The demeaning of the national conventions goes on...and on. That doesn't mean it progresses. But it does mean it regresses. I frankly don't care how cheap and tinselly the gathering of the Republican party will be like.  

I do care about what the Democratic convention will be like. I was at the Los Angeles convention as an Adlai Stevenson volunteer in 1960, Adlai Stevenson for a suicidal third run . It was, in its own way, quite unruly with Eleanor Roosevelt and Herbert Lehman leading an oh, so slightly disguised anti-Catholic campaign against J.F.K.  

In 1968, I was a big man in Chicago helping the McCarthy campaign to expire gracefully.


Then, in 1972, I went to the McGovern convention in Miami, gave him some money but in the end -- I am very proud to admit -- I did not vote for him. McGovern was then and still is a copy of Henry Wallace.


Four years later, I was at the New York convention that nominated Jimmy Carter whose only wise act as president was to make my student and great TNR editor Rick Hertzberg his speechwriter. I suppose I voted for him in 1976. But, as I recall, in 1980, I cast my third party ballot for John Anderson. On the other hand, maybe that year I didn't vote at all...


In 1988, I worked for Al Gore in the primaries. But I did not go to the convention: I did not want to see Mike Dukakis nominated. I also knew that he would lose. You can look up some of my articles  in TNR.


Then in 1992 I went to Los Angeles to see Gore nominated for vice president. He and the top man on the ticket won, you recall. I never liked Bill Clinton, and I turned out to be right. He never liked me and neither did his wife.


I skipped the 1996 convention, conveying my good wishes to Al on the phone.


Los Angeles was convention city when Gore was nominated in 2000. I was there. The presidency was stolen from him by the Bush mafia headed by someone I never, never liked or, heaven forbid, admired, James Baker. Years ago, I recall Al chastising me for my harsh words, circa 1989, about Baker. Al, I was right.


My home is in Cambridge, MA. But I did not attend the 2004 Boston convention which nominated John Kerry. I was sure he would lose, absolutely sure. No Skull and Bones man will ever again be the Democratic nominee for president. Oops, I forgot: I did attend a cocktail party the first night of the convention with veterans of the Gore vice presidency. Then I went to the Cape. I thought I might watch some of it on the tube. But the first time I turned the TV on there on the screen was Michael Moore sitting as Jimmy Carter's guest at his ex-presidential box. That was the last I saw or cared to see. You may remember that Kerry lost, and no one robbed him of the goal of his lifetime except himself.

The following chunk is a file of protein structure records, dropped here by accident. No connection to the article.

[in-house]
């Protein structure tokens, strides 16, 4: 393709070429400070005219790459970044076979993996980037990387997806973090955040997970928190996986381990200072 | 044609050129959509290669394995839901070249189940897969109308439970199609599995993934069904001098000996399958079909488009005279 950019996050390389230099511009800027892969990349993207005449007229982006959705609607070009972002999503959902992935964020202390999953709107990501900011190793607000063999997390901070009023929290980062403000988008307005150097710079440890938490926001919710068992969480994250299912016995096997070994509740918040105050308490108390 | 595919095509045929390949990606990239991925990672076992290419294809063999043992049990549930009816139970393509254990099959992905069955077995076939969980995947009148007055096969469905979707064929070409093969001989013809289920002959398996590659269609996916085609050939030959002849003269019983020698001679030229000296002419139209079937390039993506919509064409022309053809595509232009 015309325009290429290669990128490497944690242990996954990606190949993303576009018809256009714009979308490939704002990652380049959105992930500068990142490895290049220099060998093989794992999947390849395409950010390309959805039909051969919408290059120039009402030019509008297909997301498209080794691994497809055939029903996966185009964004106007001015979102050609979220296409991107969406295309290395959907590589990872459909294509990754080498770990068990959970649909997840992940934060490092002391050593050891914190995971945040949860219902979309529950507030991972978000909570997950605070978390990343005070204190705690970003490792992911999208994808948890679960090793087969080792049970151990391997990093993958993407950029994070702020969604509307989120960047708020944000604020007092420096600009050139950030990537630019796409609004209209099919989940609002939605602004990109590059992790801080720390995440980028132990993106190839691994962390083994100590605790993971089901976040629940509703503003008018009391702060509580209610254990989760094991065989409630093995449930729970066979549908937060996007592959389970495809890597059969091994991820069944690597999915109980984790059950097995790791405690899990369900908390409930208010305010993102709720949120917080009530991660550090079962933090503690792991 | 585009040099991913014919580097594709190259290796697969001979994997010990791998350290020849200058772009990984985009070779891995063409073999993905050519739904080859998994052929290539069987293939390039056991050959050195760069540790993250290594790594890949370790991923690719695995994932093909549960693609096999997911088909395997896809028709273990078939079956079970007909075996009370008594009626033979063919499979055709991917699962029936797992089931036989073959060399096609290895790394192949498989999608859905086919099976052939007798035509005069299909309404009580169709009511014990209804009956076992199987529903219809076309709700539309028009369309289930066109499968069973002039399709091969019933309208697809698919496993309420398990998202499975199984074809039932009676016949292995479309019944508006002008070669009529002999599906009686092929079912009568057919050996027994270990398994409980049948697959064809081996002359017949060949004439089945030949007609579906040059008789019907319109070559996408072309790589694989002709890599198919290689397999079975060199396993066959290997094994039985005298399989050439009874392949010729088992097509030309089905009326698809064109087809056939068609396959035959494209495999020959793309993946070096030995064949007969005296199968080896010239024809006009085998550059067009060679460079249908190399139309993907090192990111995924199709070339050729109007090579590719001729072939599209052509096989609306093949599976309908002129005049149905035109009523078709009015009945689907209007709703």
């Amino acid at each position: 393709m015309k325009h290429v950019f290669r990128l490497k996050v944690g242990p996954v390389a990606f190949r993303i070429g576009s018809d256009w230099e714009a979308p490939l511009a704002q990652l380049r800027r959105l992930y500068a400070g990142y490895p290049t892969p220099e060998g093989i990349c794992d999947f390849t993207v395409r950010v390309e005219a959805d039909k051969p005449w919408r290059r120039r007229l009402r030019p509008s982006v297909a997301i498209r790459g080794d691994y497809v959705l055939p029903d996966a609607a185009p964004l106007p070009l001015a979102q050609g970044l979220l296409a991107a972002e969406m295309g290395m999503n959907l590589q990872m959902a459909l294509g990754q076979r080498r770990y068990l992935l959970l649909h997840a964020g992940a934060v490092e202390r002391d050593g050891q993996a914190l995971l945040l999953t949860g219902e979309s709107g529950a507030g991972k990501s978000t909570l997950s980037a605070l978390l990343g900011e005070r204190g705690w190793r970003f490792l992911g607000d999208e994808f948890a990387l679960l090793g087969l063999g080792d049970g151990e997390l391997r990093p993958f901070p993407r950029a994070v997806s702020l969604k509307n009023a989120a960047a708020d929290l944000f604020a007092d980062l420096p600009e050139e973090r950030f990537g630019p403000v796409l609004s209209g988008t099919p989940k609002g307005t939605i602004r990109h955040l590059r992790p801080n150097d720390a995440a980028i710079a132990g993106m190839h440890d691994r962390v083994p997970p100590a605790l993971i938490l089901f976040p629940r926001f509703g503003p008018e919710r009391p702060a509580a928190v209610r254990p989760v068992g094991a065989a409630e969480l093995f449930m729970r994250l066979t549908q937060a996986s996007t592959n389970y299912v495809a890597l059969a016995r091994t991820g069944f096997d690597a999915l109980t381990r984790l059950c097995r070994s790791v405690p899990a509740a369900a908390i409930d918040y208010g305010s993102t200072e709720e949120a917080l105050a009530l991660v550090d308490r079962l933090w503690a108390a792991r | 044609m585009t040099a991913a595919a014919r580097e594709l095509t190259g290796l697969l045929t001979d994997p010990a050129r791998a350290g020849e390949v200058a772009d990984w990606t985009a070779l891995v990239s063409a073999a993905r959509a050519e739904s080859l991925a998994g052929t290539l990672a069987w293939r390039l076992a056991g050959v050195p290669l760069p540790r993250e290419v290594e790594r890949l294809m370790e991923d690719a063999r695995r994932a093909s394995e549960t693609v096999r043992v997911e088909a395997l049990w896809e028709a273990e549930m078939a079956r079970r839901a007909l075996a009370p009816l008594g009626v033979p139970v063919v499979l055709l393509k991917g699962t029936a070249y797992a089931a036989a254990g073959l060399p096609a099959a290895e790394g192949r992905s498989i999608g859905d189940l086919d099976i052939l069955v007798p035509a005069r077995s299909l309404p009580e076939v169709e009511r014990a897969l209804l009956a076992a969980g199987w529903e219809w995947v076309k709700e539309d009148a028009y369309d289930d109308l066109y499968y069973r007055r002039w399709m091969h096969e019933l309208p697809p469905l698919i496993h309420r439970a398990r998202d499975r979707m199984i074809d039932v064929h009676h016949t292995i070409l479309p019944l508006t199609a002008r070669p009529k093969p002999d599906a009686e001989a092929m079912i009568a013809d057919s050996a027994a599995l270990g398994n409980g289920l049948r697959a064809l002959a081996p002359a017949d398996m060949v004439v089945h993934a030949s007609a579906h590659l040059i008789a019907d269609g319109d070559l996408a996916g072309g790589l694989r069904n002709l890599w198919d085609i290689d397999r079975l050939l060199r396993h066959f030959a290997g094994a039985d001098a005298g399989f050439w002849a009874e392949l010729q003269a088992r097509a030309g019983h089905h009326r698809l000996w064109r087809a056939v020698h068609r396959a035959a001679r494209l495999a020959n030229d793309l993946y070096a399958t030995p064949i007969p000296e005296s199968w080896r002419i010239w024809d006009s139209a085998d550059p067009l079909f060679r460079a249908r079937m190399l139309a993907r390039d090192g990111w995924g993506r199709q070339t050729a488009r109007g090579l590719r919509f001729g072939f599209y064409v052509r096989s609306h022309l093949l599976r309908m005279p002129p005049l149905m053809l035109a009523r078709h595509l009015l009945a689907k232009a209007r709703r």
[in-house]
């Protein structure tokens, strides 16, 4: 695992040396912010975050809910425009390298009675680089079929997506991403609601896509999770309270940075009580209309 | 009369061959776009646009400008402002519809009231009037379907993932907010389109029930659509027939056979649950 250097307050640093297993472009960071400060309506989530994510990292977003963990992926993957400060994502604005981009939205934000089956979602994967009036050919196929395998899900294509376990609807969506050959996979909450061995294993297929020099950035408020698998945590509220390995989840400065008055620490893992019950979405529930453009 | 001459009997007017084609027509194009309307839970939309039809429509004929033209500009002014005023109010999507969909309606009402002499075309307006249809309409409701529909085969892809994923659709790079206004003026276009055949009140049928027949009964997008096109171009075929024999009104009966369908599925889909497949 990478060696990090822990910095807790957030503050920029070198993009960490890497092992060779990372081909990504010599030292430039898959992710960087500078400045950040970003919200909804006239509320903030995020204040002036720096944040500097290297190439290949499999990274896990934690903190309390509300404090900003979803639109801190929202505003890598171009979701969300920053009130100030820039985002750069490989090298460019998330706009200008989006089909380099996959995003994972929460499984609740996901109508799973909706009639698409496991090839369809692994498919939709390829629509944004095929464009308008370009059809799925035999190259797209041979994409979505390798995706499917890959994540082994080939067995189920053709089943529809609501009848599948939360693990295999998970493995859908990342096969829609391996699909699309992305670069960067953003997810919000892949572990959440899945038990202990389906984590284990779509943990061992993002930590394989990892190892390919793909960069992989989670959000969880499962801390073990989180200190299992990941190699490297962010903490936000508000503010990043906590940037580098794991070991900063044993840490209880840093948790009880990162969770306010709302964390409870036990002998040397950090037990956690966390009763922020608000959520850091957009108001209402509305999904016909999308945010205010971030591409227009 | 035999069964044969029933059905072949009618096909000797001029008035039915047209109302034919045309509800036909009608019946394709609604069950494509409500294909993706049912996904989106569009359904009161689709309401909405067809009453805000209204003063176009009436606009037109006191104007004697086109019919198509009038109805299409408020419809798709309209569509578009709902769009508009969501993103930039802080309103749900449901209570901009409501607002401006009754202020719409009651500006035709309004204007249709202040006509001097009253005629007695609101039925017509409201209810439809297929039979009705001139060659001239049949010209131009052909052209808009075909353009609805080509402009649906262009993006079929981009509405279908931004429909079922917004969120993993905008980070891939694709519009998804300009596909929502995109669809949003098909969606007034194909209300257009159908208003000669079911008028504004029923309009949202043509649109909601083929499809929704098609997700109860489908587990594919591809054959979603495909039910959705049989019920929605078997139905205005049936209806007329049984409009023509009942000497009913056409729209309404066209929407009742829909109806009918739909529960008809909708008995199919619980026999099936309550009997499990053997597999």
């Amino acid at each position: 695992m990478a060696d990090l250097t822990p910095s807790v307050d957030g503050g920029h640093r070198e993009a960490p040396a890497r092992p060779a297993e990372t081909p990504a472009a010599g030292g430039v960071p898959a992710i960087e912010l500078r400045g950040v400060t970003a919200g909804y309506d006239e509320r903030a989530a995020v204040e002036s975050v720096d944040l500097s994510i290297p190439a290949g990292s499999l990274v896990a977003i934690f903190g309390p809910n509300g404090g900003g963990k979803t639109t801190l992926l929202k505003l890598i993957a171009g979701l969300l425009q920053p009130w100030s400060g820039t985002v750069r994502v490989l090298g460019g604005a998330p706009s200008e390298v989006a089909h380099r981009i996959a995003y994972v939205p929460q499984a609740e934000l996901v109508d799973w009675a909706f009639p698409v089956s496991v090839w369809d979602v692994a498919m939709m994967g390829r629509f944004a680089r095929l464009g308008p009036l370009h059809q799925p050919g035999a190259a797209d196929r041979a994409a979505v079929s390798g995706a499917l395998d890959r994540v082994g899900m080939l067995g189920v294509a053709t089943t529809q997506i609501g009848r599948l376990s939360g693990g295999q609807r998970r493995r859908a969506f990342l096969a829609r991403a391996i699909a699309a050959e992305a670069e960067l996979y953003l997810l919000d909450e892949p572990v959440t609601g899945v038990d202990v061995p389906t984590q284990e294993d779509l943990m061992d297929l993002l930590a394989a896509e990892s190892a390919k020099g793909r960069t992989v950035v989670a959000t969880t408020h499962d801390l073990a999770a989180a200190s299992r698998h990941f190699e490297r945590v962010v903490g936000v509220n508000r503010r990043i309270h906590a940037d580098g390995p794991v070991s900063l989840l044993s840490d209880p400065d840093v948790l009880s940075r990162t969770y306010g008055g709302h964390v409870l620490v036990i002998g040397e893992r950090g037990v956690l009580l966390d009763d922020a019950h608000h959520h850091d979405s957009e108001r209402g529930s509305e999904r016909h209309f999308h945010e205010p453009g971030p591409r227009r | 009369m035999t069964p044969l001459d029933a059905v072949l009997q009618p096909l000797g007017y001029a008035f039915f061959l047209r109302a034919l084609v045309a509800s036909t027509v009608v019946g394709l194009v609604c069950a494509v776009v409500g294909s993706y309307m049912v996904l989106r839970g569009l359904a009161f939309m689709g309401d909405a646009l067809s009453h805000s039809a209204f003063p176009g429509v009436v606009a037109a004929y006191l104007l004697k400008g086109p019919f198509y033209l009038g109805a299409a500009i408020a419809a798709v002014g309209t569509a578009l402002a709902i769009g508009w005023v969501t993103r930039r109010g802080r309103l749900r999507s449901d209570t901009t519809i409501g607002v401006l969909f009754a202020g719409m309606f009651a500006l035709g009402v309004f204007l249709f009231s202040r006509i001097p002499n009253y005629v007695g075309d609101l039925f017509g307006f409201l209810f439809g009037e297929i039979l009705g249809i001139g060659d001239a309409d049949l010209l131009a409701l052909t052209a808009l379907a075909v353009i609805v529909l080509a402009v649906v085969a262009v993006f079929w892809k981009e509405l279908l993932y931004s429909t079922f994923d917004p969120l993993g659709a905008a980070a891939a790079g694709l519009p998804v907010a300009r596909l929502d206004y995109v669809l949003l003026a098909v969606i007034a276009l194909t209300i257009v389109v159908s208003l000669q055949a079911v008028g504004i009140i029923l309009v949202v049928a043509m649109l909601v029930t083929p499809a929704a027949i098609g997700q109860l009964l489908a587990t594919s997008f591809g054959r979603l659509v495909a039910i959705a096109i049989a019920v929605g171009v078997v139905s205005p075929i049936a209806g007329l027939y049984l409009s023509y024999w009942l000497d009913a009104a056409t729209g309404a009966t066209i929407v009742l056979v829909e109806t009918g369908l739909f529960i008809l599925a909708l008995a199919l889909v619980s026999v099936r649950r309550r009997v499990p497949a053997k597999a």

I will not be going to Denver but I will certainly watch the placing of Hillary's name in nomination at the Obama coronation: I wouldn't want to miss the Clinton family ritual that's been imposed on the Democratic Party. The ritual, as she put it, will be cathartic, and that's what she needs. Believe me, it won't be cathartic enough.


I will also watch with interest and some anxiety the candidate's address to an audience of 75,000.


And now I read in an AP dispatch today that six "real people" will also address the convention. Who will have written their speeches?


Were you wondering whether Jimmy Carter will also speak? You don't have to wonder any more. He will. Maybe they will edit his speech beforehand. But he's sneaky enough to deliver the words he wrote whether they do or don't. Will he mention Israel, attacks on which is how he makes his living these days?


I am not going to the convention. I will be doing some surrogate speaking, however, and I will mention Israel.